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04 April 2023

Virtually Human: Proximity Bias

Virtually Human

By: Jan Iverson 

Should proximity bias be a real concern?  

Workplace proximity bias refers to the tendency of employees who are in positions of power to treat colleagues that are physically closer to them more favorably. With in-person, remote and hybrid work arrangements, flexible work can run the risk of inequitable visibility where “out of sight, out of mind” for remote employees could cost recognition and career development.   

A key driver of proximity bias is the assumption that employees are more productive in the office rather than at home, which can lead to decisions based on bias rather than performance. Attrition, isolation and mental health issues are also still prevalent across organizations and impact hybrid and remote employees. Efforts must be made to create a truly inclusive work model.  

Examples of proximity bias 

  • Onsite employees being offered more interesting work. 
  • Excluding remote employees from important meetings. 
  • Evaluating the work of onsite employees more favorably.  
  • Only communicating with employees who live in the same timezone.
  • Limiting learning opportunities for remote workers.  

Remote-first mindset  

In a survey conducted by McKinsey Research, 75% of respondents said that they prefer a hybrid working model compared to 25% who prefer to be fully onsite. Traditionally underrepresented groups demonstrated an even stronger preference for hybrid work.  

Groups who prefer hybrid work and said they were likely to leave if it wasn’t available: 

  • Younger employees (18–34 years old) were 59% more likely to leave than older ones (55–64 years old). 
  • Black employees were 14% more likely than their White peers.  
  • LGBQ+ employees were 24% more likely to leave than heterosexual ones. 
  • Women were approximately 10% more likely than men, and employees who identify as nonbinary were 18% more likely than men and women. 
  • Employees with disabilities were 14% more likely to leave than employees without them.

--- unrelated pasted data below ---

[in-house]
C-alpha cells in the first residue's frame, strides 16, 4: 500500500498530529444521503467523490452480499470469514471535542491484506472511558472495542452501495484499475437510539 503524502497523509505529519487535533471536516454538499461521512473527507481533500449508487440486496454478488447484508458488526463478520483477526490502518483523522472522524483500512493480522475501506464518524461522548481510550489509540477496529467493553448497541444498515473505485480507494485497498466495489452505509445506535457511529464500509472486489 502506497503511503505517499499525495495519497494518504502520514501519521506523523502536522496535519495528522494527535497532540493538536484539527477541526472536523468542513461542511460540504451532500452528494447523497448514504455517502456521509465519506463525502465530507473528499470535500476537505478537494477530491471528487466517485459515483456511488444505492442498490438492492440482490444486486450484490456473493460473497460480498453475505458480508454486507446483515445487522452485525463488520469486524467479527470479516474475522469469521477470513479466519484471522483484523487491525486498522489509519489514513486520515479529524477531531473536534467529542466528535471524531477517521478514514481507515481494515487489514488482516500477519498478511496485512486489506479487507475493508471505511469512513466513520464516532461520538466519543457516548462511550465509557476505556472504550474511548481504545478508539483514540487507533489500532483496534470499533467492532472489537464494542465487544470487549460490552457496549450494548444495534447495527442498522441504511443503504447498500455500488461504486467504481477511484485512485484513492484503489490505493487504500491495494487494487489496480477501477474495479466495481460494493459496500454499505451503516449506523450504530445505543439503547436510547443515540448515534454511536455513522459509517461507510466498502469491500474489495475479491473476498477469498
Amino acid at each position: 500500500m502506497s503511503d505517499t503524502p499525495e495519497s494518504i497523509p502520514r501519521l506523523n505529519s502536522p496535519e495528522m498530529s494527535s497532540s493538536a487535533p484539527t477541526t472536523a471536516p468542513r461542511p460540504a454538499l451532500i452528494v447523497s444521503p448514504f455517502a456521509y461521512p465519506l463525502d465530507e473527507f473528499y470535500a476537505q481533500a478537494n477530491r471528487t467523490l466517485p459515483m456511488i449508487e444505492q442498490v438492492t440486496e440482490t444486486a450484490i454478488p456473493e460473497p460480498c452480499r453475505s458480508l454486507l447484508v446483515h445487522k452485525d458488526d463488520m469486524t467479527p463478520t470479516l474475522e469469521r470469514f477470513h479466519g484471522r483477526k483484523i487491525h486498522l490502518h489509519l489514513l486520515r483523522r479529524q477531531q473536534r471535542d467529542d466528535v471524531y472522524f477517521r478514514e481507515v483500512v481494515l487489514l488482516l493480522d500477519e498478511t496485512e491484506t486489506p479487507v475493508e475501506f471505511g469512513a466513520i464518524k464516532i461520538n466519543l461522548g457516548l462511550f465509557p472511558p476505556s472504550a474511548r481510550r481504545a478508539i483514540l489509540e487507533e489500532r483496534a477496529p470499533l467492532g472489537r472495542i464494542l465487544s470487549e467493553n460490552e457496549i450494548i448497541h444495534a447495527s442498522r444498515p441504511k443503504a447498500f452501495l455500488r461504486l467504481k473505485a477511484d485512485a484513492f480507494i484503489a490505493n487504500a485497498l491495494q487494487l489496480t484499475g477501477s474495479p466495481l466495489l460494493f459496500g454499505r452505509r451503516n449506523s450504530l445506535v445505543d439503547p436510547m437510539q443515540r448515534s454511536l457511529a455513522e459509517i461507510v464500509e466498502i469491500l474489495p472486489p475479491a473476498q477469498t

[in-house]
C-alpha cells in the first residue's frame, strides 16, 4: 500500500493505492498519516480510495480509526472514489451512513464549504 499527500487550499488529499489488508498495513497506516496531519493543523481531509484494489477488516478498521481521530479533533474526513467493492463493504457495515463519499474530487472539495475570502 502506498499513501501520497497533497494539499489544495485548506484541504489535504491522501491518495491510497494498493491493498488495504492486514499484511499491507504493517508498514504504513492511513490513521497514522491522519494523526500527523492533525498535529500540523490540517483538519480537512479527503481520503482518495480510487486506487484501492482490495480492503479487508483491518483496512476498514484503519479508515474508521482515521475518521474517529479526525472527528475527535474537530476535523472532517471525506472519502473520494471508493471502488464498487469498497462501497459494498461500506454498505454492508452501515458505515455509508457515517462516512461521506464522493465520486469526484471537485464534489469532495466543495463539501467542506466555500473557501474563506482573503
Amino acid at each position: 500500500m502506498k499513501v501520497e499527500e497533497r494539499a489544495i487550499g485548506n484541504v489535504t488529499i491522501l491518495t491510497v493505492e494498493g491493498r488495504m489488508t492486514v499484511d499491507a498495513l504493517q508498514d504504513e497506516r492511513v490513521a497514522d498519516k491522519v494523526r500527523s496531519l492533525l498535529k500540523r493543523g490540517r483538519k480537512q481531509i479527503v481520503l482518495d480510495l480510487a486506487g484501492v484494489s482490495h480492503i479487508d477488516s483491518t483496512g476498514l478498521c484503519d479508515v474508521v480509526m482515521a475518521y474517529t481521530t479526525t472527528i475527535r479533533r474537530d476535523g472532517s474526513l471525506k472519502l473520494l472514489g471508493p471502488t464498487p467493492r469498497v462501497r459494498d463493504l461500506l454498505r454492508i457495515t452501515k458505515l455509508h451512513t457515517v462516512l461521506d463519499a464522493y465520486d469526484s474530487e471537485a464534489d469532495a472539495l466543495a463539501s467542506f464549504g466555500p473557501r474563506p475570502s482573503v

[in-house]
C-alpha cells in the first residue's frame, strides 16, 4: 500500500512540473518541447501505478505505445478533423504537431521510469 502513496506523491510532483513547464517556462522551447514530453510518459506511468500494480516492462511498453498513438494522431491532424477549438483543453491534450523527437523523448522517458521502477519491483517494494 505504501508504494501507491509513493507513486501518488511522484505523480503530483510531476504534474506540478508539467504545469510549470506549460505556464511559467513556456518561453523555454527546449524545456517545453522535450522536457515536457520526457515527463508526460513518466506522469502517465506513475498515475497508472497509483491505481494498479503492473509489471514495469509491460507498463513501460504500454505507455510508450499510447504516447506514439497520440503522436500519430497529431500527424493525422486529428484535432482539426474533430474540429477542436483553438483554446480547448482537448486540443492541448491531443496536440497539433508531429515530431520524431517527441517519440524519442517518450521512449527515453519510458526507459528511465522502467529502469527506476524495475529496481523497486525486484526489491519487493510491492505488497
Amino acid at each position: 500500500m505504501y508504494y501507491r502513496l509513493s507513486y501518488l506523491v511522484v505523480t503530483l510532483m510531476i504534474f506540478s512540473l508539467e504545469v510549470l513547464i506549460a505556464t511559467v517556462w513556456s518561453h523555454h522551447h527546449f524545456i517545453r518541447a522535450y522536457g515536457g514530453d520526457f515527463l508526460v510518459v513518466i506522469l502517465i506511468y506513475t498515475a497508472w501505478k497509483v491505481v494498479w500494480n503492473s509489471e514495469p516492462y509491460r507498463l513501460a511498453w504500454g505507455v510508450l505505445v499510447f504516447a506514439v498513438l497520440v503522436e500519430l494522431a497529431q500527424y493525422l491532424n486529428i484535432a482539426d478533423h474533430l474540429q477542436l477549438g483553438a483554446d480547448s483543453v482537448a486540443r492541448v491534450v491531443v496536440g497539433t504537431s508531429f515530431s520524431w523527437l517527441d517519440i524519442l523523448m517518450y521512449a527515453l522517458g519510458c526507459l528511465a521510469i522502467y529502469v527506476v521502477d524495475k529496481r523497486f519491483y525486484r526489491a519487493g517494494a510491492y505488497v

This data cannot be ignored. Teams leaders must have a remote-first mindset to support employees and ensure they feel visible regardless of their location. 


Ways team leaders can help build inclusive teams: 

  • Regularly collect employee feedback on work models and adapt accordingly. 
  • Include the different preferences and needs of increasingly diverse teams in your new hybrid approaches. 
  • Embrace flexibility and a work-life balance, for example, having flexible working hours and flexible holiday days. 
  • Support team bonding. Don’t always host team events after work. Plan an event during normal work hours where all national/global team members can opt-in to participate.  
  • Create interest-based Slack channels where employees can share their interests outside of work communication. 
  • Be mindful of how you assign opportunities across your team and distribute recognition. This helps to foster a team environment where all team members feel valued. 

Collaboration = trust  

Proximity bias IS a real concern. Educate team leaders on how proximity bias can show up.  

Attribution, isolation and mental health issues are all potential roadblocks in creating inclusive teams in hybrid models. Attentive collaboration and consistent engagement within teams is key to building relationships and overall trust.  

Jan Iverson is the Creative Director at FS Studio and an award-winning product leader with over 20-years of extensive experience in digital media and marketing, with a specialization in the design and development of AR, VR and 3D activations: mobile apps, games, LBE, sales tools, digital twins; with XR cross-platform content development, and a track record of success in leading award-winning digital creative teams.